It is the hour of 4, and the light is best for where I sit on the chaise-lounge, beside the scabby hot tub that’s been dry all summer. The hot tub is kaput because the large fir popped up the concrete and upset the balance of the plumbing. It works, but leaks and registers strange error codes, makes distressing sounds. An insect paddles on its side across my drink and I gather it with a finger and flick it into the grass. I am unemployed, and the first leaves of summer have just started to fall.
Paige died. I hadn’t thought about Paige in a long time, didn’t recognize the name of the guy who emailed to tell me. Looked him up on the internet and stared a good, long time into his eyes trying to place him, 20 years ago in the south of France.
I went back to that day, to reconstruct what I could of Paige: the sound of the intercom and her voice on the other end saying I’m here with some friends…can we come up? Now that was odd because I was living in the south of France and Paige was from upstate New York, and we hadn’t made any plans to see each other. And she had six people with her, and nowhere to stay.
It was mid-morning so we went to the gas station to buy some beer. And then to the beach, where I got stung by a jellyfish and they told me to put urine on it, which worked. And back to my apartment where I assembled dinner and opened all the windows, and we danced and got drunk and passed out and woke the next day, me beside one of Paige’s girlfriends thinking we’d probably messed around, but not sure.
Paige’s friend said that night was one of the highlights of their European trip and they talked about it often. He was groping for something to remember her by, that loss you feel for the dead and desire to fill it with something, anything, to bring them back.
It was that summer I read Carlos Castaneda and the teachings of a mystic he writes about, Don Juan. There was a lot of talk of death in that book, but in a positive sense: like, how to honor and acknowledge death to live a more meaningful life. I was 27 and single and working on my tan. The Mediterranean was so salty you could float on it without trying, and I often swam at night or in the morning before the sun got too high. I had a thousand dollars to my name and no responsibility, other than watering the garden where my mom and John lived, one town over.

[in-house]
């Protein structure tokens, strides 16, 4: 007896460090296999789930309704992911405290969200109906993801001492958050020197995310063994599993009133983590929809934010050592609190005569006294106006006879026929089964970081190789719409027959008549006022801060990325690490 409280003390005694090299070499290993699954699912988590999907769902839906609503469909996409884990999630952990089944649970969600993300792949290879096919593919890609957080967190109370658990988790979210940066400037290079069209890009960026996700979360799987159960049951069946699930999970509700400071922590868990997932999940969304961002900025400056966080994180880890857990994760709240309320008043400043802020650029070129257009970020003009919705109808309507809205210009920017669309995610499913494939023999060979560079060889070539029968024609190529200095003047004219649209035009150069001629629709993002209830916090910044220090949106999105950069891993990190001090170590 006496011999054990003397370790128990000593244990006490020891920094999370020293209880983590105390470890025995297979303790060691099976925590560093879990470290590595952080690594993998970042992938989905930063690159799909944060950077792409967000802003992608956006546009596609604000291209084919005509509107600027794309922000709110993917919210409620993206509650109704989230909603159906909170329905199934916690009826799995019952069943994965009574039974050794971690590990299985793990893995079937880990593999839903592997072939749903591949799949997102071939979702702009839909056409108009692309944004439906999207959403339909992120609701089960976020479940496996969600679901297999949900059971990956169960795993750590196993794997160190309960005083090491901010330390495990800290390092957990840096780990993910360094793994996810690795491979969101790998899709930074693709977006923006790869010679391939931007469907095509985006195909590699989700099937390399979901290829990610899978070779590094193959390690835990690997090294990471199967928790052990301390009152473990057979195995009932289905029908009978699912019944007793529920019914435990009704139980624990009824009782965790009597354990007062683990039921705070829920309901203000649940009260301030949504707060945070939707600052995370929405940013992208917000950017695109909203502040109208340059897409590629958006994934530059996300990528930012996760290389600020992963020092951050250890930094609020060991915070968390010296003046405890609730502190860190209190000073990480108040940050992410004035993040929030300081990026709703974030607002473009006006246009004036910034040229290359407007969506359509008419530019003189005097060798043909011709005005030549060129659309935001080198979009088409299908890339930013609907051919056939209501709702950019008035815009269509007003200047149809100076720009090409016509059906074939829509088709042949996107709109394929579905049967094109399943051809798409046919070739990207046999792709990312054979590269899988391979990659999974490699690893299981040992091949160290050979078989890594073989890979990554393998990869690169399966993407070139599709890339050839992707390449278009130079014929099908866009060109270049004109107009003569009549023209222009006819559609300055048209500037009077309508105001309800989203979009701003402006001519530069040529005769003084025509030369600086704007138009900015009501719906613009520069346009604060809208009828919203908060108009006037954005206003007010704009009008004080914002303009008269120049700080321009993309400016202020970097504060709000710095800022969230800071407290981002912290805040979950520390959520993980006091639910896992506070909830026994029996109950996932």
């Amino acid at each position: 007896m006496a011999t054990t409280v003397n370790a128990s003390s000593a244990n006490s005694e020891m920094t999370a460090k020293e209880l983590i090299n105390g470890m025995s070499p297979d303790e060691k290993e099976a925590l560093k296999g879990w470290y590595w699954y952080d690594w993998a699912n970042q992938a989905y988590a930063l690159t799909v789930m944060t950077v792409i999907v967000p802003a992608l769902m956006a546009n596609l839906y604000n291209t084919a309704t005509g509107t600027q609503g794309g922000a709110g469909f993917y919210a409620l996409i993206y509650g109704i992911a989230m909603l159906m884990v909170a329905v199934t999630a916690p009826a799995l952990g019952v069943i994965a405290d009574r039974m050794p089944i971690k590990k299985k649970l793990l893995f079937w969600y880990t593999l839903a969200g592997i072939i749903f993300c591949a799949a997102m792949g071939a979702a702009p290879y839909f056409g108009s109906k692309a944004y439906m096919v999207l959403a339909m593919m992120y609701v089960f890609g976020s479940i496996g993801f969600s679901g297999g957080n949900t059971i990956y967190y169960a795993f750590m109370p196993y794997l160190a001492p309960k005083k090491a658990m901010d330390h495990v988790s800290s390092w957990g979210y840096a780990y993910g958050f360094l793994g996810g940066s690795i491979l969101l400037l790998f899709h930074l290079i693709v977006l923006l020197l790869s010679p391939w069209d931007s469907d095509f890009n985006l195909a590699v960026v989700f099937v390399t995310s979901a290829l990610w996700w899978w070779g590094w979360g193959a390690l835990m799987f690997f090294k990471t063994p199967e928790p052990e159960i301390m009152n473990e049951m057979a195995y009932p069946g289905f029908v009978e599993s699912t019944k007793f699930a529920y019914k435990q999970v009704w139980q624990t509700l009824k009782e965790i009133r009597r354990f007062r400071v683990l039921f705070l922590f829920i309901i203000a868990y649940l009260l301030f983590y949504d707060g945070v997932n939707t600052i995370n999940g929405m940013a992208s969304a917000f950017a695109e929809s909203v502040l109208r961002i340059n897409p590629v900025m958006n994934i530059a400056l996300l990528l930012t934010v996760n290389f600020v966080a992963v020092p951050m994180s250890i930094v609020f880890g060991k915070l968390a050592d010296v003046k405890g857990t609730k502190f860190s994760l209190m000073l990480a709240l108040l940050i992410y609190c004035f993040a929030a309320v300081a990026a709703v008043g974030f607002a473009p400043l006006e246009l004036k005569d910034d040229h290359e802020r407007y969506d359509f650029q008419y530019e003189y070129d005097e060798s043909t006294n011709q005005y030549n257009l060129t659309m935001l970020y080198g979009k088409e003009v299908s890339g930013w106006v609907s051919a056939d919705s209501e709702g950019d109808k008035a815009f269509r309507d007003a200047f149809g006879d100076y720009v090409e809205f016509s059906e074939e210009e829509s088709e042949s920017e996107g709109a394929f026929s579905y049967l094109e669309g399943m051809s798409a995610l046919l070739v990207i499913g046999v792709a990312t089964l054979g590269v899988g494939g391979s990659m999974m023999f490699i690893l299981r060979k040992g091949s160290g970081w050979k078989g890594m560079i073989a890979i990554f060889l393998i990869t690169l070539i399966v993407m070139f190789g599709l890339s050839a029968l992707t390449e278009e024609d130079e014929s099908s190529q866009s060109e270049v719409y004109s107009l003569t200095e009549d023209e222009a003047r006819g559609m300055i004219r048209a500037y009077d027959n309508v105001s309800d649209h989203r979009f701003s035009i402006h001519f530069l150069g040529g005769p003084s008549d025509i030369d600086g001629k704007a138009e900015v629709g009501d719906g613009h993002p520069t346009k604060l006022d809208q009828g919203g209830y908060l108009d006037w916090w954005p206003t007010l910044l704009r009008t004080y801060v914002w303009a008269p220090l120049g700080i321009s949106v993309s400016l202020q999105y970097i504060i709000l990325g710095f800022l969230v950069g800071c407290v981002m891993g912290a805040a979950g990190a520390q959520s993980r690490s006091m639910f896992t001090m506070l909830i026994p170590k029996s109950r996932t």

Mom said one time she discovered a hanging man on that walk, hung himself from a fruit tree. But her French wasn’t so good and when she tried to tell the villagers she had to augment with charades, and they all just laughed and ignored her.
On that walk between my town and mom’s, every day I passed an ornate wall on the sidewalk by the gas station but it wasn’t until the end of the summer I thought to look on the other side, and there I found a cemetery facing the sea, an above-ground one with memorials, flowers, pictures of the dead. It confirmed what Castaneda was saying in his books, that death is right there with us always—not separate—faces of the same coin.
Paige wrote a year ago, asking how things were. She was fighting breast cancer, but didn’t say that in her note. Her husband had died from a brain aneurysm a couple years prior, and they had two young girls. I got that from the obituary. How do you spin death into some positive, mystical, ever-present force to two kids who lost both their parents before they’re even teens? There is nothing “fair” in nature. Fair is a false construct that sets us up for disappointment in the laws of the universe we have no say in.
Stubble of dead leaves at the base of the hedges on my walk to the lake this morning. In the book The Snow Leopard the village people were getting picked off by the leopard but then figured out if they wore hats with faces painted on the back of their heads the leopard got fooled and death rates dropped by half. The mountain lion, a personification of death itself, unseen but ever present. An opportunistic hunter who looks for the weak or injured, who also likes kids.
Autumn’s first spiders have now arrived; the grass is starting to brown. The cat has a new collar with a bell. The night’s first bats stir. Blackberries fatten on the vine, crying pick me.
Our lives are delicately arranged like this in some haphazard fashion, an accident of beauty with an undercurrent of pain, clear in its intentions if you’re able to decipher it. A riddle with a madman’s resolution, which is none.
Fairness is a ruse, a made-up luxury of man, and there is nothing natural about it. Its cousin karma is no different. We assign beliefs to fabricate meaning and for temporary relief. The cat hugs the rocks above, and you are not to break eye contact with it once encountered. You make yourself look big, and then fight for your life.